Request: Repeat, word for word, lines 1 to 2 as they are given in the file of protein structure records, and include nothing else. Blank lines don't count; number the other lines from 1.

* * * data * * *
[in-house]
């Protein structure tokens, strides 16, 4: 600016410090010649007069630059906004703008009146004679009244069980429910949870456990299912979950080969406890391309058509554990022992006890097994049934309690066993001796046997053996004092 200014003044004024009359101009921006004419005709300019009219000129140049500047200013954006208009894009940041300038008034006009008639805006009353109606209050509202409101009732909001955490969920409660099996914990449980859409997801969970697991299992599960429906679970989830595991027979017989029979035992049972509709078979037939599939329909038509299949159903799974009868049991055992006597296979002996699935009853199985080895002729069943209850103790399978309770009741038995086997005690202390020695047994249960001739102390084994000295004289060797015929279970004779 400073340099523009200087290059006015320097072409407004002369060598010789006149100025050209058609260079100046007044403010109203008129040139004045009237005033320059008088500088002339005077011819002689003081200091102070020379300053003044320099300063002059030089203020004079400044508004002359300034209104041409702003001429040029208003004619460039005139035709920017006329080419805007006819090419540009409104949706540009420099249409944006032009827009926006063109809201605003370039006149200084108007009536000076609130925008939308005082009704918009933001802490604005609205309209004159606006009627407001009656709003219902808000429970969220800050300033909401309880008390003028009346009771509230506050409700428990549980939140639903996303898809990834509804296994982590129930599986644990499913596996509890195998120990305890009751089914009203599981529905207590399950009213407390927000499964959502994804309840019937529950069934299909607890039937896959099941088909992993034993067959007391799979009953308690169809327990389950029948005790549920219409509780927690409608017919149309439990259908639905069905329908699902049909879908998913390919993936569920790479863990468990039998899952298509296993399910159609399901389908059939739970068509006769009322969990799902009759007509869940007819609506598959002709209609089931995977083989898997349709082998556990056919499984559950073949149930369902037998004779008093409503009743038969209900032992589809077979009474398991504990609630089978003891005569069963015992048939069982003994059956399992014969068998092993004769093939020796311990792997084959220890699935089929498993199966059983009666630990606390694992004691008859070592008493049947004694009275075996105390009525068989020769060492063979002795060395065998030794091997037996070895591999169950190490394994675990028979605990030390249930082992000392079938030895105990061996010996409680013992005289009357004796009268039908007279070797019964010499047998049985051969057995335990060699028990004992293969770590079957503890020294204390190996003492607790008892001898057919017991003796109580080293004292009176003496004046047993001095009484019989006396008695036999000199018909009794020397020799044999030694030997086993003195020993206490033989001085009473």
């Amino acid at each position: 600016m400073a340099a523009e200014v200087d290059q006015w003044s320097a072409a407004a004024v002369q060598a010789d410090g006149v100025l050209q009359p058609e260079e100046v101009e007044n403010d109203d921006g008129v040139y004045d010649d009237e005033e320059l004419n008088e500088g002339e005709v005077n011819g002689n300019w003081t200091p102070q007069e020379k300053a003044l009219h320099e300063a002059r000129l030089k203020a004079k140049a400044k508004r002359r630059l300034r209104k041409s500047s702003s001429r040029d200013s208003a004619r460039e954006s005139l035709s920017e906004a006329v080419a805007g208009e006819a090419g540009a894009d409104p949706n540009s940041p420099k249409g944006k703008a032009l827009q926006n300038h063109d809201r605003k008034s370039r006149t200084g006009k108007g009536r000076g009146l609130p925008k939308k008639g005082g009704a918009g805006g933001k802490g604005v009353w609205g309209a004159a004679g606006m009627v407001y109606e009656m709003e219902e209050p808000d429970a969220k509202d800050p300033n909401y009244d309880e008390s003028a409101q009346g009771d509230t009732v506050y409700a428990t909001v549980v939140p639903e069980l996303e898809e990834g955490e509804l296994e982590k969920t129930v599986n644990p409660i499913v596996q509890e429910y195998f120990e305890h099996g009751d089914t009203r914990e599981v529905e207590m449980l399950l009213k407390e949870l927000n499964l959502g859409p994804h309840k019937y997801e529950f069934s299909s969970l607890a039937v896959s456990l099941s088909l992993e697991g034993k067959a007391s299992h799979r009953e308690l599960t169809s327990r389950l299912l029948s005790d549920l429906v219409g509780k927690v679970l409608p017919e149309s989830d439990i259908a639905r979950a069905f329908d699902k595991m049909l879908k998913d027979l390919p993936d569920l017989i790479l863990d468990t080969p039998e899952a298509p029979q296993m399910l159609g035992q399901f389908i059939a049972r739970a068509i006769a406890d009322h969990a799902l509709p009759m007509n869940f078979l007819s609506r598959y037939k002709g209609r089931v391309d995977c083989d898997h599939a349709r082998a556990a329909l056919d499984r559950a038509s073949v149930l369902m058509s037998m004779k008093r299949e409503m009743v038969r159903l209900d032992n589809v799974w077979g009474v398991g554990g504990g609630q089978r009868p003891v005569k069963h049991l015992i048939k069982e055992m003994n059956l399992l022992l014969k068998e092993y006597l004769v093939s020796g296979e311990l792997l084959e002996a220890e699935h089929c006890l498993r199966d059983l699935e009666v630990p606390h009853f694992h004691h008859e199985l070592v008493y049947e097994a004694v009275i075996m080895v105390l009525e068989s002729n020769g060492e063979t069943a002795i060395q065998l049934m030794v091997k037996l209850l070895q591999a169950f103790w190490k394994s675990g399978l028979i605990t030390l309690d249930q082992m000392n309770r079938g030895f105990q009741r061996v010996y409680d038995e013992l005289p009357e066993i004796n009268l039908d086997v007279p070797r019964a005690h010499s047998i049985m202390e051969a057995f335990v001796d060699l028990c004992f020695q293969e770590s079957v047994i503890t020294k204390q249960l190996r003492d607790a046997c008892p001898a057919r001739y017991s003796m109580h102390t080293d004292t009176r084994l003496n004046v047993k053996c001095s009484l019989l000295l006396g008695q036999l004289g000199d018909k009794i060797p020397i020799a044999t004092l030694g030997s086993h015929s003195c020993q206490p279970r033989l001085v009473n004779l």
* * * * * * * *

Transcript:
[in-house]
């Protein structure tokens, strides 16, 4: 600016410090010649007069630059906004703008009146004679009244069980429910949870456990299912979950080969406890391309058509554990022992006890097994049934309690066993001796046997053996004092 200014003044004024009359101009921006004419005709300019009219000129140049500047200013954006208009894009940041300038008034006009008639805006009353109606209050509202409101009732909001955490969920409660099996914990449980859409997801969970697991299992599960429906679970989830595991027979017989029979035992049972509709078979037939599939329909038509299949159903799974009868049991055992006597296979002996699935009853199985080895002729069943209850103790399978309770009741038995086997005690202390020695047994249960001739102390084994000295004289060797015929279970004779 400073340099523009200087290059006015320097072409407004002369060598010789006149100025050209058609260079100046007044403010109203008129040139004045009237005033320059008088500088002339005077011819002689003081200091102070020379300053003044320099300063002059030089203020004079400044508004002359300034209104041409702003001429040029208003004619460039005139035709920017006329080419805007006819090419540009409104949706540009420099249409944006032009827009926006063109809201605003370039006149200084108007009536000076609130925008939308005082009704918009933001802490604005609205309209004159606006009627407001009656709003219902808000429970969220800050300033909401309880008390003028009346009771509230506050409700428990549980939140639903996303898809990834509804296994982590129930599986644990499913596996509890195998120990305890009751089914009203599981529905207590399950009213407390927000499964959502994804309840019937529950069934299909607890039937896959099941088909992993034993067959007391799979009953308690169809327990389950029948005790549920219409509780927690409608017919149309439990259908639905069905329908699902049909879908998913390919993936569920790479863990468990039998899952298509296993399910159609399901389908059939739970068509006769009322969990799902009759007509869940007819609506598959002709209609089931995977083989898997349709082998556990056919499984559950073949149930369902037998004779008093409503009743038969209900032992589809077979009474398991504990609630089978003891005569069963015992048939069982003994059956399992014969068998092993004769093939020796311990792997084959220890699935089929498993199966059983009666630990606390694992004691008859070592008493049947004694009275075996105390009525068989020769060492063979002795060395065998030794091997037996070895591999169950190490394994675990028979605990030390249930082992000392079938030895105990061996010996409680013992005289009357004796009268039908007279070797019964010499047998049985051969057995335990060699028990004992293969770590079957503890020294204390190996003492607790008892001898057919017991003796109580080293004292009176003496004046047993001095009484019989006396008695036999000199018909009794020397020799044999030694030997086993003195020993206490033989001085009473």